This application is related to U.S. application Ser, No. ______, entitled “Mechanism for Secure Transmission of Signals in Wireless Communication Devices” filed on ______, which application is incorporated herein by reference in its entirety.

INCORPORATION BY REFERENCE

[Not Applicable]

FEDERALLY SPONSORED RESEARCH OR DEVELOPMENT

[Not Applicable]

MICROFICHE/COPYRIGHT REFERENCE

[Not Applicable]

BACKGROUND OF THE INVENTION

Today, millions of people around the world use wireless communications devices such as wireless telephones. Wireless phones are not just used for voice communications anymore. These days, wireless devices provide an incredible array of functions, and new technologies are continuously applied to provide feature and function rich devices at an incredible pace. Wireless devices store contact information, generate task lists, schedule appointments and set reminders, provide a built-in calculator, send or receive e-mail, access information (news, entertainment, stock quotes) from the Internet, play simple games, and may integrate other devices such as PDAs, PCs, and GPS receivers.

Wireless communications devices are being turned into powerful communications tools that allow easy access to a host of mission critical corporate information. Lawyers may access information to construct a winning argument for an in-session court case. Real estate agents may communicate time critical information to their clients on the road as a new residential listing becomes available on the market. Officers in the public safety sector, may access criminal information related to the pursuit of a suspect. Fleet service corporations may track the progress of their services by monitoring the locations of their vehicles. In general, professionals in many vertical markets use wireless voice and data communications as a significant business tool.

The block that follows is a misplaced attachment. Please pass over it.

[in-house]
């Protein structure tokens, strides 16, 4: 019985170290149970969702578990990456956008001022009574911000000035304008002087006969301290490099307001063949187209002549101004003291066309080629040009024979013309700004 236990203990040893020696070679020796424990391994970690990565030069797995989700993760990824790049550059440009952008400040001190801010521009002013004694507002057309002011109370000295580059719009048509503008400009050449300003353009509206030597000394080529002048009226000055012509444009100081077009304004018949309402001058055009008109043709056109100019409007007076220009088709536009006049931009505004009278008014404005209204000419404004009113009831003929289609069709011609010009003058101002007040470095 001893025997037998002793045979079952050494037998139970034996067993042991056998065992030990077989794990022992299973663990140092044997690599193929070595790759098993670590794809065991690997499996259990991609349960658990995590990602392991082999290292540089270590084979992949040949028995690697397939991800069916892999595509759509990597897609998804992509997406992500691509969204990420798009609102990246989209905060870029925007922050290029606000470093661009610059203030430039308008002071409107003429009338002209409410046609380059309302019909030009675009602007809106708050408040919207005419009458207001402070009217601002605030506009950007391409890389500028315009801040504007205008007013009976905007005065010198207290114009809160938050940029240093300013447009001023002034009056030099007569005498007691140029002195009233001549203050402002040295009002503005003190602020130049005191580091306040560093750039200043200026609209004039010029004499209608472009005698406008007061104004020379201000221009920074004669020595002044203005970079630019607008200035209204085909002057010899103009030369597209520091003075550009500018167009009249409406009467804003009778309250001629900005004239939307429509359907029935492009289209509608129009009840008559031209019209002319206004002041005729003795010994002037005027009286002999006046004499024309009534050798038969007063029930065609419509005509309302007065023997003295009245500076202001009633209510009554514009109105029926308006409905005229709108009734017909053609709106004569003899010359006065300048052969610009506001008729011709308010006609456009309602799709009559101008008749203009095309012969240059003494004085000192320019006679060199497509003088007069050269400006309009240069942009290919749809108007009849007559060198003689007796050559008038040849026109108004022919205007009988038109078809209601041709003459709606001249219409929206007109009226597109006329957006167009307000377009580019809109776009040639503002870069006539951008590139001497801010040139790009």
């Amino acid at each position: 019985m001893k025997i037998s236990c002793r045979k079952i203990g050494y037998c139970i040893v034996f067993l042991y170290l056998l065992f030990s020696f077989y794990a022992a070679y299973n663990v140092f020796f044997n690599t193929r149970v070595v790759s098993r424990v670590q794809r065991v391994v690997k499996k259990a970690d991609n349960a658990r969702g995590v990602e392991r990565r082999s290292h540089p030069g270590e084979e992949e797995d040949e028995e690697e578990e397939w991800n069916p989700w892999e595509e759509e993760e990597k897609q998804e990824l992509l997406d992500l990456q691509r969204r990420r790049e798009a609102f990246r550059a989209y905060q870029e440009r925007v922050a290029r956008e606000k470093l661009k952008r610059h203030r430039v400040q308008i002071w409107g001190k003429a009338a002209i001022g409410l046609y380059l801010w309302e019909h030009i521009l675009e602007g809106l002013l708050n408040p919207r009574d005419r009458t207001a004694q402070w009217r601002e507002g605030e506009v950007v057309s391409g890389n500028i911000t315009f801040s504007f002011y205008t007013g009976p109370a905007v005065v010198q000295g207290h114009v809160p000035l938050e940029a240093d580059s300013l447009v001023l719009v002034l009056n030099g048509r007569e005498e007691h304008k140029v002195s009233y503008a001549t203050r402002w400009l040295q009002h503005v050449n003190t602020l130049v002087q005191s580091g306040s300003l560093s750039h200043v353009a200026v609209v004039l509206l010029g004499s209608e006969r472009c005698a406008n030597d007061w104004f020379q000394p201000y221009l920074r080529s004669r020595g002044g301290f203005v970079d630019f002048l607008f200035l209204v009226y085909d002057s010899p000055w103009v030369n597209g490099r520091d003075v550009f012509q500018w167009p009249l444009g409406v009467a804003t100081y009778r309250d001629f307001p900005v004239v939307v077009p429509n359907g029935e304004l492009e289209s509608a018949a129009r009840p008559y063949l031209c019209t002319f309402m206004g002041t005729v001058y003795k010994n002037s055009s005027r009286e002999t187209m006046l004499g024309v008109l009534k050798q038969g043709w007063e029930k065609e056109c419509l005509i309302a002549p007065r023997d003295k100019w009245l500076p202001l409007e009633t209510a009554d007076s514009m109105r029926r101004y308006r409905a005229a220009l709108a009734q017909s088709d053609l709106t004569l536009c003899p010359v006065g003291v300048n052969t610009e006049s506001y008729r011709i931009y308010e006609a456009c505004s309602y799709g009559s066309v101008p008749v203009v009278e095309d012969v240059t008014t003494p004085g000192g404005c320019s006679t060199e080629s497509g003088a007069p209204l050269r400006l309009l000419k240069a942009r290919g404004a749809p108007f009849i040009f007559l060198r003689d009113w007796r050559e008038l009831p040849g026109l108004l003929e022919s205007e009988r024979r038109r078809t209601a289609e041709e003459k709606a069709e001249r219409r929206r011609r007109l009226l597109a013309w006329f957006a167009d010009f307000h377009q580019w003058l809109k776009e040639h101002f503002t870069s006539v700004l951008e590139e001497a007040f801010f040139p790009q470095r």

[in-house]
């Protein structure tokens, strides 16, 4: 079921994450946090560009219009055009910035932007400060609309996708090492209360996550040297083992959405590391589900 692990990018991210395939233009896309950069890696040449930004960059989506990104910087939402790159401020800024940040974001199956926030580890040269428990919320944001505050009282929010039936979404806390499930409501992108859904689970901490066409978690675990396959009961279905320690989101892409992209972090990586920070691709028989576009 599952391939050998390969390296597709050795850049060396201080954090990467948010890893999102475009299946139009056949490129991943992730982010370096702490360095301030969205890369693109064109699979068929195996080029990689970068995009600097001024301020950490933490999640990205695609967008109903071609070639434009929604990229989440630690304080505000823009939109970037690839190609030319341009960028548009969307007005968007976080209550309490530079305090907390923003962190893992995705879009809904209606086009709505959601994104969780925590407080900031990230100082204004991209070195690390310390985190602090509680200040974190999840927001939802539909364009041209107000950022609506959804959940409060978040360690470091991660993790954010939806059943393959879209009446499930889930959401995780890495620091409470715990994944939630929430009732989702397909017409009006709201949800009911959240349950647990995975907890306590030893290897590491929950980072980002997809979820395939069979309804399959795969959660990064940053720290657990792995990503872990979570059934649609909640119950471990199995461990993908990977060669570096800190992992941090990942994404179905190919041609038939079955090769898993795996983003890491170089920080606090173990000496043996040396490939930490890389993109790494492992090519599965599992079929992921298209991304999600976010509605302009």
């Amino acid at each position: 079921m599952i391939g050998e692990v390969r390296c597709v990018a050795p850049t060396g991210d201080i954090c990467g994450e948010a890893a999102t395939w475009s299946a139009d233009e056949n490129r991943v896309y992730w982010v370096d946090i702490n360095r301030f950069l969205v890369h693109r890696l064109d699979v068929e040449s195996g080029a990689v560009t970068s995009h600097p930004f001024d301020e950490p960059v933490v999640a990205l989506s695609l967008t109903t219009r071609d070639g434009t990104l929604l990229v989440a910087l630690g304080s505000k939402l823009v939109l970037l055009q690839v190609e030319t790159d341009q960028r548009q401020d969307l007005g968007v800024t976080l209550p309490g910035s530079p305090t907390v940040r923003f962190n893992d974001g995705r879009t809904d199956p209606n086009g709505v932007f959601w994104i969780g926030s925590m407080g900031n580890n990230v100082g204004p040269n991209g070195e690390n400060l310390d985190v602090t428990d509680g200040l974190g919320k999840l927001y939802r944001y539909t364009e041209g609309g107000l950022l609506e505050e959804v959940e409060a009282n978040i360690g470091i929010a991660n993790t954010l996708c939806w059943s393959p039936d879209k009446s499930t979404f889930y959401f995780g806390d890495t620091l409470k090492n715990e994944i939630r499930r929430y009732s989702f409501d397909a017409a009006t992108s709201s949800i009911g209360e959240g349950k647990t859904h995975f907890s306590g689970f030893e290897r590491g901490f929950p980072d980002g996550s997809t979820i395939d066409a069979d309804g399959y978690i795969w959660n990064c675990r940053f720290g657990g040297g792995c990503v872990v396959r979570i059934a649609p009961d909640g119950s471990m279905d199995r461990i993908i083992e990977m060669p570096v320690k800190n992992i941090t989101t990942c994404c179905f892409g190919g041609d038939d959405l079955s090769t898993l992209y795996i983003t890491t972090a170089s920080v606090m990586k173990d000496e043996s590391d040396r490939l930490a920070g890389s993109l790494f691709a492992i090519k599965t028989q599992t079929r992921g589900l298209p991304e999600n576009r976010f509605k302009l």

Of the different mobile communications systems in the world, Global System for Mobile Communications (GSM) accounts for a majority of the world's digital mobile phones. One of its key strengths is its international roaming capability, giving consumers service in many different countries. In a GSM phone system, a subscriber identity module (SIM) card is inserted into a GSM phone to identify the subscriber before a call can be made. The subscriber's identity is encoded on the SIM card so that a handset may identify itself to a wireless carrier prior to call establishment. A carrier uses the identifying information to authenticate the subscriber and associate any usage with a corresponding billing account. A SIM card has memory and a processor enabling it to process algorithms used in the authentication process. In addition, a SIM card utilizes an encoded authentication key to protect user data and associated signaling information over the air interface. Unfortunately, there are drawbacks concerning the subscriber authentication process.

A user may only authenticate a device in which a SIM card is installed. A user operating a GSM phone may wish to use another device such as a wireless PDA or a wireless GPRS/EDGE PC PCMCIA combo card inserted in his laptop. To perform this, he must acquire another SIM card from his carrier.

As a result of this process, the user may be required to establish a new billing account. Unfortunately, receiving a number of bills and managing multiple accounts may be undesirable. Further, the process of provisioning multiple SIM cards is time consuming.

Another issue relates to the inability of consolidating airtime usage of multiple devices into a single account. The use of separate accounts results in airtime rates that are collectively higher than that obtained when a single plan is used to cover usage of all devices.

Further limitations and disadvantages of conventional and traditional approaches will become apparent to one of skill in the art, through comparison of such systems with some aspects of the present invention as set forth in the remainder of the present application with reference to the drawings.

BRIEF SUMMARY OF THE INVENTION